Cyber attack that cost the NHS £92m is something they’ll WannaCry about
This week the Department of Health and Social Care (DHSC) estimated that the WannaCry ransomware attack, last year, cost the NHS and eye-watering £92m in disruption to services and IT upgrades.
In their report, the DHSC clarify that their figures are an “approximate estimate” considering the financial costs in relation to two broad categories covering two time periods: during the attack between 12 and 18 May 2017, and the recovery period in the immediate aftermath to June-July 2017.
Matt Lock, Director of Sales Engineers at Varonis, said: “When ransomware hits an organisation, much is discussed about the cost in terms of rebuilding infrastructure, restoring digital records and getting systems back online. In the case of the NHS, we may never truly know or be able to quantify the ultimate cost of the WannaCry attack because human lives may have been affected by a delayed ambulance or incorrect treatment.
Ransomware, or any cyber attack that has the potential to bring down critical infrastructure, then transitions from being a business issue to a public safety issue. Attackers will strike again, whether for profit or to sow mistrust and confusion, and the organisations the public relies on must be prepared.”
WannaCry — how the NHS actually got quite lucky
JPMorgan Chase say coding literacy is a must-have
In this day and age, it has been argued by some that all companies, no matter what they do, are technology companies, in that they cannot make, deliver or market their products without the latest in cutting-edge tech. If this is true, it begs the question: should all employees be technologists too?
JPMorgan Chase & Co certainly think so. According to a report from the FT, all analysts joining its asset management division will be required to take mandatory training in coding.
>See also: Data is driving new skill requirements
As more business create new digital services, the financial sector, like all other sectors, has no choice but to react.
As Nick Ford, chief evangelist at Mendix, put it: “There is a unique opportunity for businesses to drive innovation, engage with employees and boost productivity, but successful digital projects require the right attitude and collaboration across the organisation.
“This means proactively encouraging and empowering talented people with the skills and tools such as low-code to take part in strategically important digital projects.”
Business leaders have a data literacy problem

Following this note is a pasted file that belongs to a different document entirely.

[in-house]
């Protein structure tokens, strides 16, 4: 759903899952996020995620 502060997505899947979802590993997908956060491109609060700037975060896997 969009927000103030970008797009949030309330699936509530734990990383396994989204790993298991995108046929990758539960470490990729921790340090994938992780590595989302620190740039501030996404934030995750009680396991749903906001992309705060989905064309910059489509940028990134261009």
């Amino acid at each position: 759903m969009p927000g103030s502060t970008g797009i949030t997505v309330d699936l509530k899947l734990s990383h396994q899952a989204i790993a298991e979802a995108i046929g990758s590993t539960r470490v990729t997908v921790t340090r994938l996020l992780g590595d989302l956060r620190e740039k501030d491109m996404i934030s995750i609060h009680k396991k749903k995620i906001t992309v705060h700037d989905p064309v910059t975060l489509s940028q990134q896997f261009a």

Microsoft u-turns on open-source
Microsoft has called a truce with Linux, announcing this week that it’s joining the Open Invention Network, an open-source patent group. In the process, Microsoft has made 60,000 of its patents open-source.
In the past, Microsoft has been very protective of its patents. In 2001, Microsoft’s Steve Ballmer went as far to say: “Linux is a cancer that attaches itself in an intellectual property sense to everything it touches.”
But Microsoft has changed its tune, and its latest open-source commitment will allow more than 2,600 other companies including rivals like Google and IBM, to use 60,000 of its patents.
>See also: The value of open source software
Erich Andersen, Corporate Vice President and Chief IP Counsel, Microsoft, explained: “We believe the protection OIN offers the open source community helps increase global contributions to and adoption of open source technologies.
“Microsoft sees open source as a key innovation engine, and for the past several years we have increased our involvement in, and contributions to, the open-source community.”
Open Source update, Microsoft joins the Open Invention Network community
Tech shares take a tumble
The sell-off among techs has been severe, but it may be worth putting the falls into perspective.
Apple is down around 6%, but then its shares have risen by a similar amount over the last six weeks. If you say Apple shares are back to their price in late August, it does not feel so bad.
Stock market slump: Tech rout gives way to wider falls
Alphabet has fallen further, down by around 10%, returning to the level seen in early July. Amazon has fallen further still, but then its shares had risen sharply in recent weeks. Its share price is back to the level last seen in late July. To put the falls into further context, Amazon’s market cap is now $836 billion. You may recall it passed a trillion dollars a few weeks ago. (Apple is currently worth $1.04 trillion.)
Netflix is down by almost a quarter in the last few weeks and Facebook has lost 22% since the end of July.
Latest no-deal Brexit contingency papers published
The latest batch of contingency papers for a no-deal Brexit has been published today, covering a range of areas.
In what is the fourth and “final” tranche of technical notices, published by the Department for Exciting the EU, gaps still remain, according to techUK.
In an official statement, techUK’s Deputy CEO Anthony Walker, today, criticised the notice’s lack of details regarding UK-US data flows if the UK were to fall out of the EU-US Privacy Shield arrangement in a No Deal scenario.
He said: “The final batch of notices does provide more detail on some core issues facing tech businesses. In particular, the continued operation of geo-blocking; the formation and operation of subsidiaries in the EU; and what level of protection consumers can expect. Despite the gaps, it is important that all businesses, large and small, properly digest each of these notices.
“These notices again make it very clear that No Deal would be a very bad outcome for UK tech companies. The UK and the EU must do everything in their power to reach a deal and avoid the mutual damage a No Deal situation would create.”
What would a no deal Brexit mean for techs?